Using liquid crystals to amplify protein-receptor interactions

Design of surfaces with nanometer-scale topography that present histidine-tagged protein receptors

Yan Yeung Luk, Matthew L. Tingey, David J. Hall, Barbara A. Israel, Christopher J Murphy, Paul J. Bertics, Nicholas L. Abbott

Research output: Contribution to journalArticle

125 Citations (Scopus)

Abstract

This paper reports a strategy for the oriented immobilization of protein receptors on gold films possessing nanometer-scale topographies and the detection of protein binding events to these receptors by using liquid crystals. The approach revolves around the use of self-assembled monolayers (SAMs) formed from nitrilotriacetic acid (NTA) terminated alkanethiols, 1, and tri(ethylene glycol)terminated alkanethiols, 2. The SAMs are formed on ultrathin gold films that are deposited from a vapor onto silica substrates oriented at an oblique angle of incidence. Single component SAMs formed from 2 on these gold films resist nonspecific protein adsorption (using cell lysates) and promote uniform planar anchoring of the nematic liquid crystal, 4-cyano-4′-pentylbiphenyl (5CB). Surprisingly, the azimuthal orientation of nematic 5CB is parallel to the direction of maximum roughness within the gold film when using SAMs formed from 2 but perpendicular to the direction of maximum roughness when tetra(ethylene glycol)-terminated SAMs are formed on the gold films. Mixed SAMs formed from 1 and 2 bind the hexahistidine-tagged protein MEK via specific complexation of the hexahistidine tags of MEK to the NiII - NTA complexes on the surface. When gold films are prepared by oblique deposition at an angle of 30° from the normal, we measure bound MEK to disrupt the uniform orientation of 5CB, thus leading to an easily visualized change in the optical appearance of the 1iquid crystal. However, by using gold films deposited at an angle of 40° from the normal, we report that bound MEK does not disrupt the alignment of the liquid crystal whereas anti-MEK IgG bound to the MEK does lead to a nonuniform alignment. These results, when combined with appropriate control experiments, suggest that nanostructured surfaces presenting NTA and ethylene glycol terminated SAMs form a useful interface for imaging proteins bound to histidine-tagged, surface-immobilized receptors.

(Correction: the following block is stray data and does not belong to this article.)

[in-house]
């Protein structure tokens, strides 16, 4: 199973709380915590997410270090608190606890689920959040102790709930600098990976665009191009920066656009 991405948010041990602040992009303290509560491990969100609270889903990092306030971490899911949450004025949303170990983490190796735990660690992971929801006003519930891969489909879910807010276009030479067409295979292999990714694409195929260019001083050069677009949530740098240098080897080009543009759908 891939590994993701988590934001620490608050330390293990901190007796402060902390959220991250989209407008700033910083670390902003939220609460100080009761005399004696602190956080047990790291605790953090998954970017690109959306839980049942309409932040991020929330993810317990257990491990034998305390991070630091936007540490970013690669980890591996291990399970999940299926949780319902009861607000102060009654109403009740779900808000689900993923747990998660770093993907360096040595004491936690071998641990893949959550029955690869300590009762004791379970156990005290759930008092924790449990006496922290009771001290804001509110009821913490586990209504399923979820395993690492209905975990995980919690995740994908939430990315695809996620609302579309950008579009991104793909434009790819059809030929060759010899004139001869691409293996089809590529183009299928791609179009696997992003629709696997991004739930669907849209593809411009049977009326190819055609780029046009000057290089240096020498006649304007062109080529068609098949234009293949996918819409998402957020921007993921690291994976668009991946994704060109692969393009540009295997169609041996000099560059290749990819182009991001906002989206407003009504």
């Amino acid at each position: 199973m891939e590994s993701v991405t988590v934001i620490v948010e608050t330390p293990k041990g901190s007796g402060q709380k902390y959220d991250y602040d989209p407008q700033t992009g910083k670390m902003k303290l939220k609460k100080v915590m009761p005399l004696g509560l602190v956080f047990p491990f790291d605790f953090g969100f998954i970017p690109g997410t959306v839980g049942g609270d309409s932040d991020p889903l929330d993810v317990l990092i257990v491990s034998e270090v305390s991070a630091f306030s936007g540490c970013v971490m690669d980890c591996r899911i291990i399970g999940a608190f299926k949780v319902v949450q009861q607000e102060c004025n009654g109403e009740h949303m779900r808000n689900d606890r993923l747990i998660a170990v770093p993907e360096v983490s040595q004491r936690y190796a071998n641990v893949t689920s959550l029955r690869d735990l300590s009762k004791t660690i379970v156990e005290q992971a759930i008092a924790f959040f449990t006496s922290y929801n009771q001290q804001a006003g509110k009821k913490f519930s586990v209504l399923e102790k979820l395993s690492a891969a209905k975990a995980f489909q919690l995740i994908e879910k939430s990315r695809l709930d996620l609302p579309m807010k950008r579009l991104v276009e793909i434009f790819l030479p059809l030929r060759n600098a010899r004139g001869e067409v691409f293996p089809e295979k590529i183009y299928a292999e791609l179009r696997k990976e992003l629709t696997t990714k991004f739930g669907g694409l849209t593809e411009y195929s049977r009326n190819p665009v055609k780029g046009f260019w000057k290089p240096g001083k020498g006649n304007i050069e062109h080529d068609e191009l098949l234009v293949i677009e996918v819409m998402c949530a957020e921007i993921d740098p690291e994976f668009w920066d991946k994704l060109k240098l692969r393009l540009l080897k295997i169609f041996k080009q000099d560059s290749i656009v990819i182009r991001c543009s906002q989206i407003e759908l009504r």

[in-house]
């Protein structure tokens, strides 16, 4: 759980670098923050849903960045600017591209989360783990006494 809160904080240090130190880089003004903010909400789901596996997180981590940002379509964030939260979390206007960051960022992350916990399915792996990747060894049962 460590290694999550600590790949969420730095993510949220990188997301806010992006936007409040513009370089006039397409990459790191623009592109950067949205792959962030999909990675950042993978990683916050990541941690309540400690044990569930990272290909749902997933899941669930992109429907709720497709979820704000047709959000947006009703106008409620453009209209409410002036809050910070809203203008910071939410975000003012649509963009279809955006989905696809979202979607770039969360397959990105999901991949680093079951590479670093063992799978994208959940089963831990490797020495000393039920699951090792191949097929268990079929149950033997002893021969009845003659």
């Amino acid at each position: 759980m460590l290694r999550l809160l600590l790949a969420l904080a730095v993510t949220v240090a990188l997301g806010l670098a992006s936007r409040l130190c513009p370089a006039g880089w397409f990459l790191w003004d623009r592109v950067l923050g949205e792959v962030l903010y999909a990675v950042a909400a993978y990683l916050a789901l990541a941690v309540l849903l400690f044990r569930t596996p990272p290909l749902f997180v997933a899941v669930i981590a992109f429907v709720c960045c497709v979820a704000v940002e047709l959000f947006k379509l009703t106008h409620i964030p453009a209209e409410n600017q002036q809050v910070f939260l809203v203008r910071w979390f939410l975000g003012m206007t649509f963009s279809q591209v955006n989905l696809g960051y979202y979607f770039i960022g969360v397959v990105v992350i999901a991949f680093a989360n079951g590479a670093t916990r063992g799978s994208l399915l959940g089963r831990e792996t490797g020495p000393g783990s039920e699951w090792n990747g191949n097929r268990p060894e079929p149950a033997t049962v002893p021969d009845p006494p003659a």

Original languageEnglish (US)
Pages (from-to)1671-1680
Number of pages10
JournalLangmuir
Volume19
Issue number5
DOIs
StatePublished - Mar 4 2003
Externally publishedYes

Fingerprint

Liquid Crystals
histidine
Self assembled monolayers
Histidine
Gold
Mitogen-Activated Protein Kinase Kinases
Liquid crystals
Topography
topography
liquid crystals
His-His-His-His-His-His
gold
proteins
Proteins
Nitrilotriacetic Acid
Ethylene Glycol
Ethylene glycol
glycols
interactions
ethylene

ASJC Scopus subject areas

  • Colloid and Surface Chemistry
  • Physical and Theoretical Chemistry

Cite this

Using liquid crystals to amplify protein-receptor interactions : Design of surfaces with nanometer-scale topography that present histidine-tagged protein receptors. / Luk, Yan Yeung; Tingey, Matthew L.; Hall, David J.; Israel, Barbara A.; Murphy, Christopher J; Bertics, Paul J.; Abbott, Nicholas L.

In: Langmuir, Vol. 19, No. 5, 04.03.2003, p. 1671-1680.

Research output: Contribution to journalArticle

Luk, Yan Yeung ; Tingey, Matthew L. ; Hall, David J. ; Israel, Barbara A. ; Murphy, Christopher J ; Bertics, Paul J. ; Abbott, Nicholas L. / Using liquid crystals to amplify protein-receptor interactions : Design of surfaces with nanometer-scale topography that present histidine-tagged protein receptors. In: Langmuir. 2003 ; Vol. 19, No. 5. pp. 1671-1680.
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